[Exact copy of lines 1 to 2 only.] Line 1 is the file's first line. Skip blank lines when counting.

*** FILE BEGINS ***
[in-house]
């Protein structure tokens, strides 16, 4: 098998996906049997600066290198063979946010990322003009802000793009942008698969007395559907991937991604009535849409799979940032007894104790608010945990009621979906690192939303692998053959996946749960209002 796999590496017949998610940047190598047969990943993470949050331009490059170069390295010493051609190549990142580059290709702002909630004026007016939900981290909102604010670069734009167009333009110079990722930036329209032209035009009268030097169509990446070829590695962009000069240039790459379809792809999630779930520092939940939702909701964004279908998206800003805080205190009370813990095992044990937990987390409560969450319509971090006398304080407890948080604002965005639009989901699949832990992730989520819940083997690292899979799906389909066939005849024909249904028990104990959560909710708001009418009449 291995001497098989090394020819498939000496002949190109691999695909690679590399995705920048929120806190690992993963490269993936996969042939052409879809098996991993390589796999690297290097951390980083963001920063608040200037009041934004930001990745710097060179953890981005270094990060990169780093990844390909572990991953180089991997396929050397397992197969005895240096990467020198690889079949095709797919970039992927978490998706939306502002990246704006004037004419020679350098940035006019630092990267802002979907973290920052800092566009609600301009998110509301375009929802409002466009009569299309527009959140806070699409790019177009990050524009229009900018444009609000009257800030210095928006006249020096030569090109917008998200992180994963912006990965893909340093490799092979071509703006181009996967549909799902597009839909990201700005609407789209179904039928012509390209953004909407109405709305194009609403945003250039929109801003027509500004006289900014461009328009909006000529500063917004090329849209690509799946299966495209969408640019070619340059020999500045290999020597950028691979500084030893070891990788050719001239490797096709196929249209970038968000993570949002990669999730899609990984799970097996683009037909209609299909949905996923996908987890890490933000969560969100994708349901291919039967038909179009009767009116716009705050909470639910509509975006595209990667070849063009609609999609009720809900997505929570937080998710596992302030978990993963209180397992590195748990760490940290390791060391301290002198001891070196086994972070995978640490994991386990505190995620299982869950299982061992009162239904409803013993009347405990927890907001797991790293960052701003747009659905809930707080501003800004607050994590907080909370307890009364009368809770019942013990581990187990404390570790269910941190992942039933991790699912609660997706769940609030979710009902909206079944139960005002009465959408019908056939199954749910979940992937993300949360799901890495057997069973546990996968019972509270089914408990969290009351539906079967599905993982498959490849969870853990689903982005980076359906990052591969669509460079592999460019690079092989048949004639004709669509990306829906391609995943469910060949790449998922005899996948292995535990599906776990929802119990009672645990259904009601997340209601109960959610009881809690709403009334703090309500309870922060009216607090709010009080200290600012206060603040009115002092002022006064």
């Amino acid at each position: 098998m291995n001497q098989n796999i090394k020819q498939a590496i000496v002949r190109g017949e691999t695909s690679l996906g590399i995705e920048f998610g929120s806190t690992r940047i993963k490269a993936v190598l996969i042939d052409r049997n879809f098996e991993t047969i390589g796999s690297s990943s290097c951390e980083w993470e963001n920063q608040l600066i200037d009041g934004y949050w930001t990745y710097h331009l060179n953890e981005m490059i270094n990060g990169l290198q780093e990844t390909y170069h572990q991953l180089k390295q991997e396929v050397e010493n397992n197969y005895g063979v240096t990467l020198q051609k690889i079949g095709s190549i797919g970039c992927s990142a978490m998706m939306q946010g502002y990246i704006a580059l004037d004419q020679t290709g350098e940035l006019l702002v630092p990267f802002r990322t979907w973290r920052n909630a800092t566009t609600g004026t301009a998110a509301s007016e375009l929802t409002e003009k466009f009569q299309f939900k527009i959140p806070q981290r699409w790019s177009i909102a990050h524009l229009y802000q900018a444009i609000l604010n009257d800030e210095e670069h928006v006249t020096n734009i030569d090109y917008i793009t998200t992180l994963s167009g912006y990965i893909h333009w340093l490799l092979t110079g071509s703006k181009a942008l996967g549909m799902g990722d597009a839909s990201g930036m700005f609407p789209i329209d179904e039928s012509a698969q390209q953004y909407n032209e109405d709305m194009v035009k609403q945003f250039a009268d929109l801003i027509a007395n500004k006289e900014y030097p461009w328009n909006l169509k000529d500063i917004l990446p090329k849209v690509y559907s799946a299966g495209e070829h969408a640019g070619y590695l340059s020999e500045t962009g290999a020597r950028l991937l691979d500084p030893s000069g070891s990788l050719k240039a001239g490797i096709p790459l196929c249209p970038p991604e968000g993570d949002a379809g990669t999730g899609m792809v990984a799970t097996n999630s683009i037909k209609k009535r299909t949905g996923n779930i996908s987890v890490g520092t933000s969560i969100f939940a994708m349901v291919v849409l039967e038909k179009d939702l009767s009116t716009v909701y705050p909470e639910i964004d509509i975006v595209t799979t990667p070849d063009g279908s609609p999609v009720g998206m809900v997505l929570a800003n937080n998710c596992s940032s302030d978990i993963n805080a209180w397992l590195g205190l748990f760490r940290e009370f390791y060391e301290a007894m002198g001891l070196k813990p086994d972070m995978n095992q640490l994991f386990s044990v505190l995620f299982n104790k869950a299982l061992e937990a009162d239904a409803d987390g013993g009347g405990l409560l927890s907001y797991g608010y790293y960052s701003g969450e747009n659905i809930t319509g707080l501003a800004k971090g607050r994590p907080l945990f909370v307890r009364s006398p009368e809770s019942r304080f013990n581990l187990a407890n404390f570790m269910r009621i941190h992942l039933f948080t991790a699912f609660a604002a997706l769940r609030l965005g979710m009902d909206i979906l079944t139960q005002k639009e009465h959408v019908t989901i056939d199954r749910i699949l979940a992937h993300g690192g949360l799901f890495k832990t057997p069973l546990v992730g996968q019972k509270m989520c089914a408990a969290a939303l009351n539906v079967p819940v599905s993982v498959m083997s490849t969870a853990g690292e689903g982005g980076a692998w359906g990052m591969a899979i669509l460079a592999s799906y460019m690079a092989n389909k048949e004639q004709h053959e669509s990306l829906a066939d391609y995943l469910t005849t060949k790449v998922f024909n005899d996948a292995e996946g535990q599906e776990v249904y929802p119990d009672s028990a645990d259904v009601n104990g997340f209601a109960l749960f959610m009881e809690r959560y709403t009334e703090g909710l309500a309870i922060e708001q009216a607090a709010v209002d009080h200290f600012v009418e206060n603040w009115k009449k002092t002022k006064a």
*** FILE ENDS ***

[in-house]
């Protein structure tokens, strides 16, 4: 098998996906049997600066290198063979946010990322003009802000793009942008698969007395559907991937991604009535849409799979940032007894104790608010945990009621979906690192939303692998053959996946749960209002 796999590496017949998610940047190598047969990943993470949050331009490059170069390295010493051609190549990142580059290709702002909630004026007016939900981290909102604010670069734009167009333009110079990722930036329209032209035009009268030097169509990446070829590695962009000069240039790459379809792809999630779930520092939940939702909701964004279908998206800003805080205190009370813990095992044990937990987390409560969450319509971090006398304080407890948080604002965005639009989901699949832990992730989520819940083997690292899979799906389909066939005849024909249904028990104990959560909710708001009418009449 291995001497098989090394020819498939000496002949190109691999695909690679590399995705920048929120806190690992993963490269993936996969042939052409879809098996991993390589796999690297290097951390980083963001920063608040200037009041934004930001990745710097060179953890981005270094990060990169780093990844390909572990991953180089991997396929050397397992197969005895240096990467020198690889079949095709797919970039992927978490998706939306502002990246704006004037004419020679350098940035006019630092990267802002979907973290920052800092566009609600301009998110509301375009929802409002466009009569299309527009959140806070699409790019177009990050524009229009900018444009609000009257800030210095928006006249020096030569090109917008998200992180994963912006990965893909340093490799092979071509703006181009996967549909799902597009839909990201700005609407789209179904039928012509390209953004909407109405709305194009609403945003250039929109801003027509500004006289900014461009328009909006000529500063917004090329849209690509799946299966495209969408640019070619340059020999500045290999020597950028691979500084030893070891990788050719001239490797096709196929249209970038968000993570949002990669999730899609990984799970097996683009037909209609299909949905996923996908987890890490933000969560969100994708349901291919039967038909179009009767009116716009705050909470639910509509975006595209990667070849063009609609999609009720809900997505929570937080998710596992302030978990993963209180397992590195748990760490940290390791060391301290002198001891070196086994972070995978640490994991386990505190995620299982869950299982061992009162239904409803013993009347405990927890907001797991790293960052701003747009659905809930707080501003800004607050994590907080909370307890009364009368809770019942013990581990187990404390570790269910941190992942039933991790699912609660997706769940609030979710009902909206079944139960005002009465959408019908056939199954749910979940992937993300949360799901890495057997069973546990996968019972509270089914408990969290009351539906079967599905993982498959490849969870853990689903982005980076359906990052591969669509460079592999460019690079092989048949004639004709669509990306829906391609995943469910060949790449998922005899996948292995535990599906776990929802119990009672645990259904009601997340209601109960959610009881809690709403009334703090309500309870922060009216607090709010009080200290600012206060603040009115002092002022006064």